Investigative journalists are in high demand at traditional and non-mainstream media organizations alike. Tap into Medill’s expansive and helpful alumni network to assist you with your job search.

Learn about Career Services
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Medill Network

By completing your degree, you will also become part of Medill’s alumni network with more than 18,000 Medill alumni worldwide. Wherever you go in your career, chances are Medill alumni are already there, willing and able to help you succeed.

Learn about the Medill Network
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Reporting Opportunities

You have the opportunity to interact with newsmakers and other sources through in-depth reporting.

See articles students have published on the Medill Investigative Lab website
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Medill Fridays

Our Medill Fridays program will help you prepare for your career through a variety of topical discussions, workshops and guest speakers.

Learn about Medill Fridays

Our Faculty

Headshot of Debbie Cenziper

Debbie Cenziper

Cenziper oversees the Medill Investigative Lab and is a Pulitzer Prize-winning investigative reporter and nonfiction author who writes for The Washington Post. Her investigative stories have exposed wrongdoing, prompted Congressional hearings and led to changes in federal and local laws.

Headshot of Arionne Nettles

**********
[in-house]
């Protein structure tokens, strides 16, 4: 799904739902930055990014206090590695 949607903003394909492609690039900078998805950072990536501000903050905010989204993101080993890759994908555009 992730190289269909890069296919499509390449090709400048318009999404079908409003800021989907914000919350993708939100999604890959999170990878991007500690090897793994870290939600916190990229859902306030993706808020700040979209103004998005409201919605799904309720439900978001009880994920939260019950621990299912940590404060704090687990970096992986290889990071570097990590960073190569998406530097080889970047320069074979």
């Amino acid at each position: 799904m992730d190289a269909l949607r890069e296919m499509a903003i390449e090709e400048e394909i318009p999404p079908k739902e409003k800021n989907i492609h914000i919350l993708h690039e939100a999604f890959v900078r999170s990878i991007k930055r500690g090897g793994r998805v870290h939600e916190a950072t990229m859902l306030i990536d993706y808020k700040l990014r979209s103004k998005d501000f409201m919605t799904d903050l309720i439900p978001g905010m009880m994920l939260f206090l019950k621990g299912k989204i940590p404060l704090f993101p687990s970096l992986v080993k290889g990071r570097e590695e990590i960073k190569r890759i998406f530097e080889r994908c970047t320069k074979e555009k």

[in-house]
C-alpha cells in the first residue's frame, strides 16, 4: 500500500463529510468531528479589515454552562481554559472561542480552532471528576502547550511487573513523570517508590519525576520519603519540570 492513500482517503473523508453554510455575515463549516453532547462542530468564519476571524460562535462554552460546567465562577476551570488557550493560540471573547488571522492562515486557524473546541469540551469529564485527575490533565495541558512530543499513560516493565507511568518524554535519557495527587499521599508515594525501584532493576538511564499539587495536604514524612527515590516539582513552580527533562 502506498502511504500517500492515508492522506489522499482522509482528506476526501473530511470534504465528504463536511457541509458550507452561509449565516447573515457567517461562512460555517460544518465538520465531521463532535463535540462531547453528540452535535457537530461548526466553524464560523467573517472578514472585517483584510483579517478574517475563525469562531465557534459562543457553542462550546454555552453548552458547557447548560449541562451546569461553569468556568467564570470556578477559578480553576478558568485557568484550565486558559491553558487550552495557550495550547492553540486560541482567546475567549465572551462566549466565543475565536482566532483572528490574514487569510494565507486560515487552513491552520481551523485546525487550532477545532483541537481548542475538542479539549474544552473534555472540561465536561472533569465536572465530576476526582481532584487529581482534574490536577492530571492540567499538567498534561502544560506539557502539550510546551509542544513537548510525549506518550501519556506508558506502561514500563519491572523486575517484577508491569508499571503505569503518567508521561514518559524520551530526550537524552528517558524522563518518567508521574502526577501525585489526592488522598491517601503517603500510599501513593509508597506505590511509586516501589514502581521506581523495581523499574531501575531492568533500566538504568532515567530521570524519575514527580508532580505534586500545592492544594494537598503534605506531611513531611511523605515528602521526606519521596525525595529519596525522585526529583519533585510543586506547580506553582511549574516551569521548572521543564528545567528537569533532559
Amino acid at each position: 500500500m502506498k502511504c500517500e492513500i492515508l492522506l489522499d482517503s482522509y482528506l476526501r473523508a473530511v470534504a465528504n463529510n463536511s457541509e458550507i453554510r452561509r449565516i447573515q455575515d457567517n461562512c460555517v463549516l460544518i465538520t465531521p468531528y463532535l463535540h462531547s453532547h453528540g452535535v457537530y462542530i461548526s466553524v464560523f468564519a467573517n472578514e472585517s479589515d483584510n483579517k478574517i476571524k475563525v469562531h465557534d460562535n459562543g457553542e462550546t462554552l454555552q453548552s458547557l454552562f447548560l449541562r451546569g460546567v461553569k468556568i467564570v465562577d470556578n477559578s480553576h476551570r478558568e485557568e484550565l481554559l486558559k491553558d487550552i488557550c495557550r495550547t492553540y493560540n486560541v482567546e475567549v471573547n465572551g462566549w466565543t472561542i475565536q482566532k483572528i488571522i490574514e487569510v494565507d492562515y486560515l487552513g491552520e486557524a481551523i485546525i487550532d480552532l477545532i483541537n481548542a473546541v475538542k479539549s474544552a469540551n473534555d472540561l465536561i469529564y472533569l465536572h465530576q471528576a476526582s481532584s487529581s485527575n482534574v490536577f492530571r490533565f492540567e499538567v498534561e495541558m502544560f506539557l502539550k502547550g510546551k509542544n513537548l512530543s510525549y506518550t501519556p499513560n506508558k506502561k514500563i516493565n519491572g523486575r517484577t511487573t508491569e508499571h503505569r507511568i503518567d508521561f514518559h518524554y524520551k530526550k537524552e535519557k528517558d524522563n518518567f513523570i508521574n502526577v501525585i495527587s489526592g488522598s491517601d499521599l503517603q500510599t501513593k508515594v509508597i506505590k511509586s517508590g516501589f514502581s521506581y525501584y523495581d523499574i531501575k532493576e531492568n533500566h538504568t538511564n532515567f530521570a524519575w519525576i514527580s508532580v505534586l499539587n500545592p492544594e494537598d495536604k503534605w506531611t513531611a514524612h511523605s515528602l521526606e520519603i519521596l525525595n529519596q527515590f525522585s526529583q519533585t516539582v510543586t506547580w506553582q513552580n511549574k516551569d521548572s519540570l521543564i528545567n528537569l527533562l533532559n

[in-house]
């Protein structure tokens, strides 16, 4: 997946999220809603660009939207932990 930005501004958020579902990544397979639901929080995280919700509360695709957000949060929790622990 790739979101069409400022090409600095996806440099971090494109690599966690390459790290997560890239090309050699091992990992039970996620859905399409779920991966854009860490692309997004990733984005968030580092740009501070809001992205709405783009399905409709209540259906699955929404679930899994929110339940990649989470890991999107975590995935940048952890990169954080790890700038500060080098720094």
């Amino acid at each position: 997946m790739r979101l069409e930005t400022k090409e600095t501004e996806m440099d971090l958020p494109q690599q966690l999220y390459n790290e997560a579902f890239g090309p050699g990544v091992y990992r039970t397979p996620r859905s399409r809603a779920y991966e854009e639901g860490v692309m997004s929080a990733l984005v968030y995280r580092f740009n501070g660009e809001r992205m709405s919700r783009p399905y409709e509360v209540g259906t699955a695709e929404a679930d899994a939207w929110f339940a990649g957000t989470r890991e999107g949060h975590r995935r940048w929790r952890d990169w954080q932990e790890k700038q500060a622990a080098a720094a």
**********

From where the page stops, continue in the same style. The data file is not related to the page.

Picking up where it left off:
Arionne Nettles

Nettles is a lecturer with a focus on digital storytelling and is responsible for Medill’s publishing platform, Medill Reports. As a reporter and editor with experience in different mediums, her work often explores art’s cultural ties to issues such as mass incarceration and educational inequity.

Headshot of Kari Lydersen

Kari Lydersen

Lydersen is lecturer and co-director of the Social Justice News Nexus. She also works as a reporter, covering energy for Midwest Energy News and freelancing for other outlets including the Better Government Association, The Washington Post, People Magazine and The Chicago Reporter.

Our Alumni

Kate Morrissey (MSJ15)

Kate Morrissey
Senior Reporter
The San Diego Union-Tribune

Morrissey’s journalism career began with an internship at The Star newspaper in Johannesburg, South Africa. She started working at The San Diego Union-Tribune in 2016 where she now covers the immigration beat. She has focused on investigating the U.S. asylum system as well as immigration detention centers.

Mauricio Pena (MSJ14)

Mauricio Pena
Block Club Chicago

Pena began his career as a breaking news reporter for DNAinfo Chicago, before moving on to work as an investigative reporter at the Desert Sun. There he covered immigration and equality issues in the Coachella Valley. Pena also worked as an associate digital editor at Chicago magazine. Most recently, he became a founding reporter at a nonprofit, independent newsroom called Block Club Chicago, which is dedicated to delivering reliable, nonpartisan and essential coverage of Chicago’s diverse neighborhoods.

Learn more about Pena

John Templon (MSJ09)

John Templon
Investigative Data Journalist
BuzzFeed News

Templon is an investigative journalist who uses data analysis to unlock the world's secrets. He has covered stories ranging from match-fixing in tennis to how U.S. immigration policy hurts certain immigrant populations. He uses a combination of computer programming, manual data curation and open records—along with traditional reporting methods—to break open important stories.